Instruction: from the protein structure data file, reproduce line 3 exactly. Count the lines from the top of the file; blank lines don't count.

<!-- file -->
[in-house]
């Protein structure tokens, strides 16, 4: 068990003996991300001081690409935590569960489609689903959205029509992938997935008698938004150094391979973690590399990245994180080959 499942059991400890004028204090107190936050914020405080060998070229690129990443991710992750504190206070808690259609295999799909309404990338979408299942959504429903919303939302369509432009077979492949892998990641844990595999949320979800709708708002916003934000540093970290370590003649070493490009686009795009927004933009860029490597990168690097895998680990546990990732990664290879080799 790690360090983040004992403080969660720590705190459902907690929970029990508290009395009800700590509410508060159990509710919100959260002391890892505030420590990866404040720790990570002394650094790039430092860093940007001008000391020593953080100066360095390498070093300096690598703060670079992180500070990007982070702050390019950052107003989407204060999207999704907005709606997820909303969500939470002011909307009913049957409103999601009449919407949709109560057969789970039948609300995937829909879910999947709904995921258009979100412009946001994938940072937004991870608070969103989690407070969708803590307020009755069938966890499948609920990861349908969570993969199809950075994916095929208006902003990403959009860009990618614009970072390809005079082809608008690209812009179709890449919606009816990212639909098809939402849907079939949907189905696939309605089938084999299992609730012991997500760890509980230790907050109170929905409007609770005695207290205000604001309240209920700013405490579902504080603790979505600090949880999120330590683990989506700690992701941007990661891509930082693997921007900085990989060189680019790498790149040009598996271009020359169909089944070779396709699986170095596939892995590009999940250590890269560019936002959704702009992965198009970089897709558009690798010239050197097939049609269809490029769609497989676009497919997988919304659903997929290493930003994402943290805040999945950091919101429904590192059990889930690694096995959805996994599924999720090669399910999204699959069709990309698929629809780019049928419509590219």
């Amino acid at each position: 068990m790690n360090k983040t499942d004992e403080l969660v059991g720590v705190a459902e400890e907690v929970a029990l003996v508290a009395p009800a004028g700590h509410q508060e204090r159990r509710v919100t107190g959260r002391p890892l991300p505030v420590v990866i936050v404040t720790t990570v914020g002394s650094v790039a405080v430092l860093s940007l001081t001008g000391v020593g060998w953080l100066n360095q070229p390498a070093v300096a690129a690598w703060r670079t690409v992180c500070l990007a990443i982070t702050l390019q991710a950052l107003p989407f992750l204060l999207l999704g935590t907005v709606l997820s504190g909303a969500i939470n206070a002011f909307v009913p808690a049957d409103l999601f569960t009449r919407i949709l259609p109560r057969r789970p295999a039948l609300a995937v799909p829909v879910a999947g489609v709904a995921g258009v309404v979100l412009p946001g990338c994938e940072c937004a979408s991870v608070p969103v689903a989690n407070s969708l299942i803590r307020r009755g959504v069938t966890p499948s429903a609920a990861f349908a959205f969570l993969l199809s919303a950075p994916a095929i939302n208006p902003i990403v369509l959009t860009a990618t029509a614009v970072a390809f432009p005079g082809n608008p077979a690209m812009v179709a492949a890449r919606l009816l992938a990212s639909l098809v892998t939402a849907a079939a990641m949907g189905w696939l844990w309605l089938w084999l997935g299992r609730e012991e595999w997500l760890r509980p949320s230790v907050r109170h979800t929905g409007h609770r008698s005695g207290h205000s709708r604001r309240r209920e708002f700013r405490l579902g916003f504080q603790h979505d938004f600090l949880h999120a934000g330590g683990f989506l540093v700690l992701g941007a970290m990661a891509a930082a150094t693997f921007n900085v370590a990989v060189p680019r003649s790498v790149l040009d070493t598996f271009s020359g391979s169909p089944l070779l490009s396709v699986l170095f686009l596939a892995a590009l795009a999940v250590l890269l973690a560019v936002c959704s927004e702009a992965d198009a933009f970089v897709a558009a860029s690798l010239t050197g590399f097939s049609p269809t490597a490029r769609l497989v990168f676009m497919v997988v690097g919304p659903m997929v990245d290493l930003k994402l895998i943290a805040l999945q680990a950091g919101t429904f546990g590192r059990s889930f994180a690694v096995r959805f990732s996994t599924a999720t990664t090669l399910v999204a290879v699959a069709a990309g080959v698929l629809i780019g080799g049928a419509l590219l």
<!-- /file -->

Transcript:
């Amino acid at each position: 068990m790690n360090k983040t499942d004992e403080l969660v059991g720590v705190a459902e400890e907690v929970a029990l003996v508290a009395p009800a004028g700590h509410q508060e204090r159990r509710v919100t107190g959260r002391p890892l991300p505030v420590v990866i936050v404040t720790t990570v914020g002394s650094v790039a405080v430092l860093s940007l001081t001008g000391v020593g060998w953080l100066n360095q070229p390498a070093v300096a690129a690598w703060r670079t690409v992180c500070l990007a990443i982070t702050l390019q991710a950052l107003p989407f992750l204060l999207l999704g935590t907005v709606l997820s504190g909303a969500i939470n206070a002011f909307v009913p808690a049957d409103l999601f569960t009449r919407i949709l259609p109560r057969r789970p295999a039948l609300a995937v799909p829909v879910a999947g489609v709904a995921g258009v309404v979100l412009p946001g990338c994938e940072c937004a979408s991870v608070p969103v689903a989690n407070s969708l299942i803590r307020r009755g959504v069938t966890p499948s429903a609920a990861f349908a959205f969570l993969l199809s919303a950075p994916a095929i939302n208006p902003i990403v369509l959009t860009a990618t029509a614009v970072a390809f432009p005079g082809n608008p077979a690209m812009v179709a492949a890449r919606l009816l992938a990212s639909l098809v892998t939402a849907a079939a990641m949907g189905w696939l844990w309605l089938w084999l997935g299992r609730e012991e595999w997500l760890r509980p949320s230790v907050r109170h979800t929905g409007h609770r008698s005695g207290h205000s709708r604001r309240r209920e708002f700013r405490l579902g916003f504080q603790h979505d938004f600090l949880h999120a934000g330590g683990f989506l540093v700690l992701g941007a970290m990661a891509a930082a150094t693997f921007n900085v370590a990989v060189p680019r003649s790498v790149l040009d070493t598996f271009s020359g391979s169909p089944l070779l490009s396709v699986l170095f686009l596939a892995a590009l795009a999940v250590l890269l973690a560019v936002c959704s927004e702009a992965d198009a933009f970089v897709a558009a860029s690798l010239t050197g590399f097939s049609p269809t490597a490029r769609l497989v990168f676009m497919v997988v690097g919304p659903m997929v990245d290493l930003k994402l895998i943290a805040l999945q680990a950091g919101t429904f546990g590192r059990s889930f994180a690694v096995r959805f990732s996994t599924a999720t990664t090669l399910v999204a290879v699959a069709a990309g080959v698929l629809i780019g080799g049928a419509l590219l």